China’s Big Tech companies are expected to receive much-needed policy relief to help bolster the country’s economic recovery efforts, according to analysts, after Beijing last week pledged its strongest support for the sector’s growth.
Analysts, however, indicated that more concrete action is needed by China’s Big Tech firms because of mixed signals from Beijing, following a series of crackdowns that have disrupted the industry and wiped out tens of billions of dollars from the value of many companies.
While the positive messages from this year’s Central Economic Work Conference “are as encouraging as those from the CEWC a year ago … markets may not take these statements at face value after the economy was hammered by zero-Covid [policy] and some of the sectors dominated by private ownership, such as off-campus tutoring and real estate, were inhibited by regulations”, according to a report by researchers at Japanese financial services firm Nomura.
Nomura’s view is shared by Beijing-based e-commerce consultancy Dolphin’s founder and chief analyst Li Chengdong, who said “vocal support is just too abstract” because the industry needs to see concrete policies rolled out in support of Big Tech companies’ growth.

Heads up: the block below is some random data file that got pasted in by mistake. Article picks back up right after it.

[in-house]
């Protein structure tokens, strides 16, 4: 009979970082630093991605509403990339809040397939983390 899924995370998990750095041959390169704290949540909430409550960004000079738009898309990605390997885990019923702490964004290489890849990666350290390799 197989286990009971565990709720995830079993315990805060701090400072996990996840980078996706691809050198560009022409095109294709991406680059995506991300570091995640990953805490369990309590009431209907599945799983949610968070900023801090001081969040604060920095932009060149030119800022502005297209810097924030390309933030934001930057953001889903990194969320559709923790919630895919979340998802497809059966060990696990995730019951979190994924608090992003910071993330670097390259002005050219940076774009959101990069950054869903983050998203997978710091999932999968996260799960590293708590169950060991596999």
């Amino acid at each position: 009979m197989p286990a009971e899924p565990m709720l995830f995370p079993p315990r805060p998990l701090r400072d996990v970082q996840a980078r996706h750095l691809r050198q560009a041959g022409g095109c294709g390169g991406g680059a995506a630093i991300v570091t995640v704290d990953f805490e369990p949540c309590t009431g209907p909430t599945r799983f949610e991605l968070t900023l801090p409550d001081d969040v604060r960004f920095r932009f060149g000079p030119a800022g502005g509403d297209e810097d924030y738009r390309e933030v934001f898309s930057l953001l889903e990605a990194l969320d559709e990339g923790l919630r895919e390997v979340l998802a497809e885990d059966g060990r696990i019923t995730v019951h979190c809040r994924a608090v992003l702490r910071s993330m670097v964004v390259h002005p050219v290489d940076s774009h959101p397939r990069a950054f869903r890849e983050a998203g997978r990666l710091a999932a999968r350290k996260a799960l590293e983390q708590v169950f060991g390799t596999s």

“[Growth of platform enterprises] depends on demand, without which expansion and innovation will be difficult,” Li said.
Beijing’s zero-Covid-19 policy has hammered consumption across the country, leaving local governments’ finances stretched thin by the burden of maintaining the hardline coronavirus controls.
In a 22,000-character strategic report, jointly published last week by the central leadership of the Chinese Communist Party and the State Council, the government unveiled a grand plan to expand domestic consumer demand for the next 13 years.
The plan involves pushing forward the development of online entertainment and healthcare, as well as support for autonomous driving and autonomous delivery services. Support will also be provided to live-streaming e-commerce and the sharing economy, encompassing transport, accommodation and travel.
China’s top-tier internet companies are forecast to see strong revenue growth as part of the post-Covid-19 consumption recovery, according to analysts at Kaiyan Securities in Xian, capital of northwest Shaanxi province. These include those firms involved in video gaming, online advertising, e-commerce and on-demand local services.
Food delivery giant Meituan, for example, is expected to benefit from the shift in government policy, according to analysts from Soochow Securities.
Once the internet platform companies create more jobs and drive stable salary growth, the government should give them opportunities to grow in new areas, ING’s Pang said.